Know why you should hold multiple Fixed Deposits

6 MinsSep 02, 2022

To plan for your envisioned financial goals, there are a variety of investment avenues. But if you are looking at earning fixed, secured and steady returns without markets risk, fixed deposits––also known as Term Deposits –– are the best choice.

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Apart from financial goals, even contingency and tax-saving needs can be addressed by investing in Fixed Deposits (FDs). That’s why fixed deposits occupy an important place in the portfolio.
Along with investing a lump sum, say you wish to save and invest regularly for a particular purpose, you also have the option of a bank Recurring Deposit (RD), which also is a Term Deposit. Systematic investments in bank RD could help you build a contingency fund as well as address any other short-term financial goal/s.
All that is required is prudent investment planning, wherein you, the investor, designate the FD or RD for the respective purpose. Depending on the goals you’re addressing, that many number of FDs or RDs could be held. So, there isn’t a magic number as to how many FDs or RDs one must hold. If you plan well, your liquidity needs will be taken care of. And, if at all you are in dire need of money, you can always take a loan against FD as opposed to prematurely encashing them.
Premature encashment of the FD or RD puts brakes in the process of the power of compounding. Hence, choose your plan (cumulative or interest pay-out, which could be monthly, quarterly, etc.) and the investment tenure thoughtfully, taking into consideration your liquidity and cash-flow requirements.
Say you are planning for a short-term goal of paying your child’s school fees a year from now. In this case, it would be sensible to open an RD by selecting the tenure accordingly and receiving the cumulative proceeds at maturity. On the other hand, if you are, say, a senior citizen who would like to draw a regular source of income, then opting for monthly or quarterly interest pay-out from the FD directly into your bank account may prove to be sensible to manage your cash-flow needs.
To maximise returns from bank FDs or RDs, here are a few points to note:

  • Make it a point to lock-in money via a bank FD when interest rates are competitive so that it can yield a better rate of return and possibly counter inflation.
  • Prefer auto FDs or RD, wherein the money is automatically transferred in favour of the Term Deposit from your Savings bank account.
  • Paying attention to your liquidity needs, ladder your FDs. FD laddering is a strategy wherein you spread your lump sum investment across maturities. Say, you have an investible surplus of Rs. 5 lakh; this can be deployed by laddering your investments as under:
FD No.Investment Amount (in Rs)Maturity PeriodInterest Rate (%)Interest earned (in Rs)Maturity Proceed (in Rs)
1100,0001 year5.455,562105,562
2100,0002 years5.7011,985111,985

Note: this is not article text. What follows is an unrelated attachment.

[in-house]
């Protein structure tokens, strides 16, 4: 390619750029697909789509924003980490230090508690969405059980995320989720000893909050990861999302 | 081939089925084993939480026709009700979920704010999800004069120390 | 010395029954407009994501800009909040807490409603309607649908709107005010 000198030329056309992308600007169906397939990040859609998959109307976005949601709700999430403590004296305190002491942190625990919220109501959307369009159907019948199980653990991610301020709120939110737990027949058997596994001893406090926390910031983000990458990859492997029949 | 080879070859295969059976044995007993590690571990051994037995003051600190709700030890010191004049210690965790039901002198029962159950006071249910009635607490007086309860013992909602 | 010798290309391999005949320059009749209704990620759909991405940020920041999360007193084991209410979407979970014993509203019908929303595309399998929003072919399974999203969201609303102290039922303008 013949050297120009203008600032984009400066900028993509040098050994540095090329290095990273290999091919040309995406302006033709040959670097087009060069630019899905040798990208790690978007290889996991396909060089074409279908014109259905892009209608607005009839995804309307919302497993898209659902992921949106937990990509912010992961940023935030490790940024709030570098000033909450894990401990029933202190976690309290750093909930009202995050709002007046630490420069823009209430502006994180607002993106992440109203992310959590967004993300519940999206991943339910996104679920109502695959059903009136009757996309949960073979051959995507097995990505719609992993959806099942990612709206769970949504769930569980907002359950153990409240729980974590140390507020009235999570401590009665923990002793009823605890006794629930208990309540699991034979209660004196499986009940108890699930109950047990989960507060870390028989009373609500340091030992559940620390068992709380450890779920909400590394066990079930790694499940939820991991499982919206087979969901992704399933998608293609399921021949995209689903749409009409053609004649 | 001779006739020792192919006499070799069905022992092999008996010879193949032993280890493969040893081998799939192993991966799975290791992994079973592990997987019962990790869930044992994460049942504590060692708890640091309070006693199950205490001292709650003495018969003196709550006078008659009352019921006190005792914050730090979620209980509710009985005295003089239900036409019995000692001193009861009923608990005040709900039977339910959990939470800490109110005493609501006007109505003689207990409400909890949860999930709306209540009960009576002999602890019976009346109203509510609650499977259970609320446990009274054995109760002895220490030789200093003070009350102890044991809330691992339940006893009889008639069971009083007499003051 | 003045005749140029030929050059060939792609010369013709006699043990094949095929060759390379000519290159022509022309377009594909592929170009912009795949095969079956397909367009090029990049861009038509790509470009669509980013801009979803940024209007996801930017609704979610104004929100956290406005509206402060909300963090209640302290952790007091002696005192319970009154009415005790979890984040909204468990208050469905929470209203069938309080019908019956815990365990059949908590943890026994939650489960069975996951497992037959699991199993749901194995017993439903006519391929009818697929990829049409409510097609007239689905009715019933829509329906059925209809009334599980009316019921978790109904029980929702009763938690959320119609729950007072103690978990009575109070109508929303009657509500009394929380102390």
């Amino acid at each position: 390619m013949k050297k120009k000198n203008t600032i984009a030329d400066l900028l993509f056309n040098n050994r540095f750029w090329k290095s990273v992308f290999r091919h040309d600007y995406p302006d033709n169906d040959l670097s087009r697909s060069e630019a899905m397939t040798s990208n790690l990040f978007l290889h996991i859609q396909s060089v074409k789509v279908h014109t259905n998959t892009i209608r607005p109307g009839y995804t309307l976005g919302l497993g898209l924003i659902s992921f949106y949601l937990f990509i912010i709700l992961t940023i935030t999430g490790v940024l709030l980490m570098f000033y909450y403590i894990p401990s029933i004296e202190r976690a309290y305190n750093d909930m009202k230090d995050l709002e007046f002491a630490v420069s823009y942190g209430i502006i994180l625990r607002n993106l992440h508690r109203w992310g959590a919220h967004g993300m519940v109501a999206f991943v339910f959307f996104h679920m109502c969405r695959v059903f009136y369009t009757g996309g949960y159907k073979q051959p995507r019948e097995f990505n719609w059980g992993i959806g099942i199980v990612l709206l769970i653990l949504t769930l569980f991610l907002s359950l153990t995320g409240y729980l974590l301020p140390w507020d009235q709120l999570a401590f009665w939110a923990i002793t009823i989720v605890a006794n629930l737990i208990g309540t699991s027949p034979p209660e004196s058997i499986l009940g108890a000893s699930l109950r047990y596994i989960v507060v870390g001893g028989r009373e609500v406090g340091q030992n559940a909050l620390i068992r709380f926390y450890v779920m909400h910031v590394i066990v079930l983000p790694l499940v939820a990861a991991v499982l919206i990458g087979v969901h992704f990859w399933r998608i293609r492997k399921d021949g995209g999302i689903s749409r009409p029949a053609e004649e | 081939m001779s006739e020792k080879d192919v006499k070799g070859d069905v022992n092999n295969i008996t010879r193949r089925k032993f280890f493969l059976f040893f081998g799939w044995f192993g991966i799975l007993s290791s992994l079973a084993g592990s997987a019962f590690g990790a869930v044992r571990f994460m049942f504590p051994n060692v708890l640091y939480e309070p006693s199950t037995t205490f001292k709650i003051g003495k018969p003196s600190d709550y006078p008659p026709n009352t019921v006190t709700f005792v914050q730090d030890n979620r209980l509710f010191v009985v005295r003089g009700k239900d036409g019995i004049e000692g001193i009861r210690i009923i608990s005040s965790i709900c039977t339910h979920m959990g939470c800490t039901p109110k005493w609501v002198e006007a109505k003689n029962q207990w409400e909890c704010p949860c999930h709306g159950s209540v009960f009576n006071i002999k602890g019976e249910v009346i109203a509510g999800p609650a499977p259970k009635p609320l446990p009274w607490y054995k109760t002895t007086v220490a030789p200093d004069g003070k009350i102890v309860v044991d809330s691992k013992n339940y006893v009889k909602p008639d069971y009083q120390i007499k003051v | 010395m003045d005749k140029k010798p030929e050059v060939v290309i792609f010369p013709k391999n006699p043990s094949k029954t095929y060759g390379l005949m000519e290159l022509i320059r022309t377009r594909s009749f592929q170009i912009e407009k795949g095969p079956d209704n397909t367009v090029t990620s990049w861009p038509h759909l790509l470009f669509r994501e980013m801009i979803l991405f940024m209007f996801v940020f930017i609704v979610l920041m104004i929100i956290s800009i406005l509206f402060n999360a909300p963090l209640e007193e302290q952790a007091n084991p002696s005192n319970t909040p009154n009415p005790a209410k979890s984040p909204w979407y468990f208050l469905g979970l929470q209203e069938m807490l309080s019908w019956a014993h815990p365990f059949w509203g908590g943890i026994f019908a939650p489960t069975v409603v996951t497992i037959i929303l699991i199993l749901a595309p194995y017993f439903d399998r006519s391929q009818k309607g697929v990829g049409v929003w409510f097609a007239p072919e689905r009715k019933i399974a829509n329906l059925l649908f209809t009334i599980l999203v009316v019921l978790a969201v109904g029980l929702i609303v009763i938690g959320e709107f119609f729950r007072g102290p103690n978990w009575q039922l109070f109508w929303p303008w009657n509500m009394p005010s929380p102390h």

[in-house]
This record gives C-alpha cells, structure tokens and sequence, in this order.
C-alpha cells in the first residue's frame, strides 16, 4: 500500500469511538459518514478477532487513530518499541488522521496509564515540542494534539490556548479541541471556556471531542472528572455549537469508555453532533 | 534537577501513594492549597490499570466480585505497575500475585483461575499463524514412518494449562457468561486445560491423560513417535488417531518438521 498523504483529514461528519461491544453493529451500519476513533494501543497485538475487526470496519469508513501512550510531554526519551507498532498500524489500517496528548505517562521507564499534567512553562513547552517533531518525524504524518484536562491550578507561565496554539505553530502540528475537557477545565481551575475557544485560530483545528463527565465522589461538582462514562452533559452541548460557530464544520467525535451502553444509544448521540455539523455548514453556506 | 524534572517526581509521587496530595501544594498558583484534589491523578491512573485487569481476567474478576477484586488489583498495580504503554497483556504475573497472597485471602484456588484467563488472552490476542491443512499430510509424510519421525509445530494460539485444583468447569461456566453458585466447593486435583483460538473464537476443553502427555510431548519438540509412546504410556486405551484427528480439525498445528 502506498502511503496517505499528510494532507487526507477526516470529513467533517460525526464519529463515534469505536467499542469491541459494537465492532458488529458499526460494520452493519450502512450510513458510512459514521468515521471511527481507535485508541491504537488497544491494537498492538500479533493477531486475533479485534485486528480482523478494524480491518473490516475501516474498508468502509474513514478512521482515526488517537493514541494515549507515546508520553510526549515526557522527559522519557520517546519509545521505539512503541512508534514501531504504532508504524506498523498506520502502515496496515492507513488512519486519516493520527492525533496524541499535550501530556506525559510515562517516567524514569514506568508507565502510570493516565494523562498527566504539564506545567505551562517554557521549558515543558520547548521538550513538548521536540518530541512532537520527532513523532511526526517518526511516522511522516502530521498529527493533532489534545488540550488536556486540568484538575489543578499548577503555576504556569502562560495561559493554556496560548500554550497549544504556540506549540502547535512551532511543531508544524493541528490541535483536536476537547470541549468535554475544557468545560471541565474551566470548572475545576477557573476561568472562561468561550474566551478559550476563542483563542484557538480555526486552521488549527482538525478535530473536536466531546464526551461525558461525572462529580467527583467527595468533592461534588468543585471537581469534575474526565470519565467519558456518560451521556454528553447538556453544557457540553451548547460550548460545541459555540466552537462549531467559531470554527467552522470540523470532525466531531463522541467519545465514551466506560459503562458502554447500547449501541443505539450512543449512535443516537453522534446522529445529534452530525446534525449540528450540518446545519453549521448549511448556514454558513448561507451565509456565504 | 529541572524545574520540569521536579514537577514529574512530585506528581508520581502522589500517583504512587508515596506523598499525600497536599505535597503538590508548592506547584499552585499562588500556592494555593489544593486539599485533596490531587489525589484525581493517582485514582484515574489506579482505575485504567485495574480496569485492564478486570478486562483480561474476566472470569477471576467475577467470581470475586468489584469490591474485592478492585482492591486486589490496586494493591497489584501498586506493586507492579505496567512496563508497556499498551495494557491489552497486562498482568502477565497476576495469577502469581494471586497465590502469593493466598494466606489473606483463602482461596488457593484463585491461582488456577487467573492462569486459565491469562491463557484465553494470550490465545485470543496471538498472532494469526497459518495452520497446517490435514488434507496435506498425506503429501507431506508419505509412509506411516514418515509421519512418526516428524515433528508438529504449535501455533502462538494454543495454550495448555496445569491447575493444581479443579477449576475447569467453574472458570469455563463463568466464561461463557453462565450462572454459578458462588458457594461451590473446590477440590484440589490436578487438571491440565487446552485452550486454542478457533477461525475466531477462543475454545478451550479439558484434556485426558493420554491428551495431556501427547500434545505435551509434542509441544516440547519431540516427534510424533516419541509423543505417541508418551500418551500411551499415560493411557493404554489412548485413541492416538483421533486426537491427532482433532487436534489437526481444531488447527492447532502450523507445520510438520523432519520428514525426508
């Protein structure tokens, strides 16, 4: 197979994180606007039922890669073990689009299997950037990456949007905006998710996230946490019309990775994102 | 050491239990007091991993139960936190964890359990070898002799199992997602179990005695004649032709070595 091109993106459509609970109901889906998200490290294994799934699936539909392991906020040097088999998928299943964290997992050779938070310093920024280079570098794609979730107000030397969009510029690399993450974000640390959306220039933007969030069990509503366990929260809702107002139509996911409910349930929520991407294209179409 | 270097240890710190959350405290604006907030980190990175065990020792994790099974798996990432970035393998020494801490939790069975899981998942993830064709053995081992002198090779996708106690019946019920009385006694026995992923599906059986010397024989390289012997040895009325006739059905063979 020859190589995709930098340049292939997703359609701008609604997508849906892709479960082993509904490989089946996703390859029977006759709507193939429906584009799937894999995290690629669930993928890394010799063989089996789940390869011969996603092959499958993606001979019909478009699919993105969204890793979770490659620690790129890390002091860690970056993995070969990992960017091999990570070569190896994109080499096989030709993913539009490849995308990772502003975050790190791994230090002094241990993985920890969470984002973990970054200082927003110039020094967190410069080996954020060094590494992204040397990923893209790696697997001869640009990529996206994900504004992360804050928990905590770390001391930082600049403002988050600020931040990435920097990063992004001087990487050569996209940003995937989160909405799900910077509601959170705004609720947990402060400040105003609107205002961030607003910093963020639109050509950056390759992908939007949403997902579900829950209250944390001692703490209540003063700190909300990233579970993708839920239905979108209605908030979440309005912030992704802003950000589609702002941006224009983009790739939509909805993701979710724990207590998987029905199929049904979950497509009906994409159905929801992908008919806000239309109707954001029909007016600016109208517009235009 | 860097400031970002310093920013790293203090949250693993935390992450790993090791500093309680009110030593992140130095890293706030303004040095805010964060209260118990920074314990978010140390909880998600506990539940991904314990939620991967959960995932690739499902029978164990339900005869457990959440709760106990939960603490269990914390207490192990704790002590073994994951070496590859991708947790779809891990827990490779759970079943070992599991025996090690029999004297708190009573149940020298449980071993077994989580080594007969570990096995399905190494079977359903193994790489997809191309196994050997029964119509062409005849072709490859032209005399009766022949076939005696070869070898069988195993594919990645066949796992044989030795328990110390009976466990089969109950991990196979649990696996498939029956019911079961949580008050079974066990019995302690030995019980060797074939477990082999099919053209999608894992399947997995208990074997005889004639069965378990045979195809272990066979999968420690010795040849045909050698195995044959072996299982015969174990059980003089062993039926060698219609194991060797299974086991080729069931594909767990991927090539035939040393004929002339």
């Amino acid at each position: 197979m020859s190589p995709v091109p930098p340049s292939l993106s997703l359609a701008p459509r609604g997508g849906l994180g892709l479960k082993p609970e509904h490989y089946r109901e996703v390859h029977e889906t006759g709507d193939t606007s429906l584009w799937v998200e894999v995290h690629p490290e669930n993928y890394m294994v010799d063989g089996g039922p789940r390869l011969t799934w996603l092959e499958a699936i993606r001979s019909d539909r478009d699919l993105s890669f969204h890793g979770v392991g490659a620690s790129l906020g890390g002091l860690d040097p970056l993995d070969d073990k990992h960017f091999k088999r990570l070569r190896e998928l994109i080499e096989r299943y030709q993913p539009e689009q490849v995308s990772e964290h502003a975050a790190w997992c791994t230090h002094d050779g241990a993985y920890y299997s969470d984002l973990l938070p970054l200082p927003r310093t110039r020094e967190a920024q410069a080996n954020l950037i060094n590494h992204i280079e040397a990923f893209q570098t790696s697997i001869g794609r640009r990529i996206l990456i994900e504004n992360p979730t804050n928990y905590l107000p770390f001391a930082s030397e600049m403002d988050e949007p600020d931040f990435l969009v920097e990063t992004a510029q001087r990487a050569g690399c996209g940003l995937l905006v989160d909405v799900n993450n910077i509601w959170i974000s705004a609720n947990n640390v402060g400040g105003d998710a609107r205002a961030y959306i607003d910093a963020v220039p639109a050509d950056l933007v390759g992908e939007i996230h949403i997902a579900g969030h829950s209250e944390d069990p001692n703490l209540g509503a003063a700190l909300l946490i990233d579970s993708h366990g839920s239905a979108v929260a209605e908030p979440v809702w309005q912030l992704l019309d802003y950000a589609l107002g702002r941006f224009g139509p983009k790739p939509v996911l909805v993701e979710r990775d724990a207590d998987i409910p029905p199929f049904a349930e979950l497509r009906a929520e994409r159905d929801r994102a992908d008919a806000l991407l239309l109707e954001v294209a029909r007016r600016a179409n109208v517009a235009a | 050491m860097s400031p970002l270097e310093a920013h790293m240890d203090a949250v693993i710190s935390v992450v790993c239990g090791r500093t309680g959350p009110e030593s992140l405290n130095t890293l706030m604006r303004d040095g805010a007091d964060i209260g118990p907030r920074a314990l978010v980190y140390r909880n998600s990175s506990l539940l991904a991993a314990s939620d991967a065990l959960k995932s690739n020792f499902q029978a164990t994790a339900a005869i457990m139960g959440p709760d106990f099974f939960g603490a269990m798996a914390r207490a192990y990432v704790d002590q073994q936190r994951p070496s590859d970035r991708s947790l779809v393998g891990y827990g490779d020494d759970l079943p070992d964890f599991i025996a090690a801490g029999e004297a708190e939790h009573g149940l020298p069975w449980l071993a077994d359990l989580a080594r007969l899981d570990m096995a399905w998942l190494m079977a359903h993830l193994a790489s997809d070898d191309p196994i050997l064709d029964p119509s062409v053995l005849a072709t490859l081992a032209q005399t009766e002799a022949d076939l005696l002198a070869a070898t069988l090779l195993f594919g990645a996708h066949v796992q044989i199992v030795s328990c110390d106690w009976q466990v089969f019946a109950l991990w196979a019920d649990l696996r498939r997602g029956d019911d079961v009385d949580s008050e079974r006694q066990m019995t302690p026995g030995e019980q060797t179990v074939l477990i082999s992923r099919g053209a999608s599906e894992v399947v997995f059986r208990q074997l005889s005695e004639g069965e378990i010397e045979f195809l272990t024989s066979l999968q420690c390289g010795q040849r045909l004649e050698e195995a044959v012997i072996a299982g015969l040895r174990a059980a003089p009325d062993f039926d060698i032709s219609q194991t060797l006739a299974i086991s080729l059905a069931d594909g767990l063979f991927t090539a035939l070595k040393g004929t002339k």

3100,0003 years5.7018,506118,506
4100,0004 years5.7025,407125,407
5100,0005 years5.7533,036133,036
Total500,000  94,496594,496

The interest rates considered are for deposits less than Rs 5 crore offered currently by Axis Bank. (For illustration purposes only)
You don't need to invest an equal sum across maturity periods; you may invest a bigger sum for a period that offers higher Fixed Deposit Interest Rate.

[Also Read:Open a Digital FD in minute]

The noteworthy point about the FD laddering strategy is that with one FD maturing every year, you will have the maturity proceeds available to use (for whatever purpose). Plus, the interest earned would be higher for longer maturities enabling you to earn potentially higher returns. To know how much returns your investment in a bank FD will earn, use Axis Bank’s FD calculator.
Currently, in times when interest rates in the economy are likely to move up, following an FD laddering strategy can potentially help you earn better returns.
At maturity, if you don’t need the money immediately, renew the FD for the desired period. This shall support the power of compounding and help you build a bigger corpus.
As you may know, the interest earned on FDs and RDs is taxable. If you are a non-senior citizen and the interest income exceeds Rs. 40,000 in a financial year, the bank first deducts tax at the source. For senior citizens, this threshold limit is Rs. 50,000. If you furnish your PAN, TDS is 10%, otherwise it is 20%. However, to avoid TDS, you may furnish a declaration under Section 197A of the Income Tax Act in Form 15-G (for general or non-senior citizens) or Form 15-H (for senior citizens), as applicable.
Amidst volatile equity markets, holding a Term Deposit can offer you the needed financial security. Irrespective of whether you are a risk-taker or a risk-averse investor, it would be appropriate to allocate a portion of your investible surplus into Term Deposits. So, book your bank FD today!

Disclaimer: This article has been authored by PersonalFN, a Mumbai-based Financial Planning and Mutual Fund research firm. Axis Bank doesn't influence any views of the author in any way. Axis Bank & PersonalFN shall not be responsible for any direct / indirect loss or liability incurred by the reader for taking any financial decisions based on the contents and information. Please consult your financial advisor before making any financial decision.

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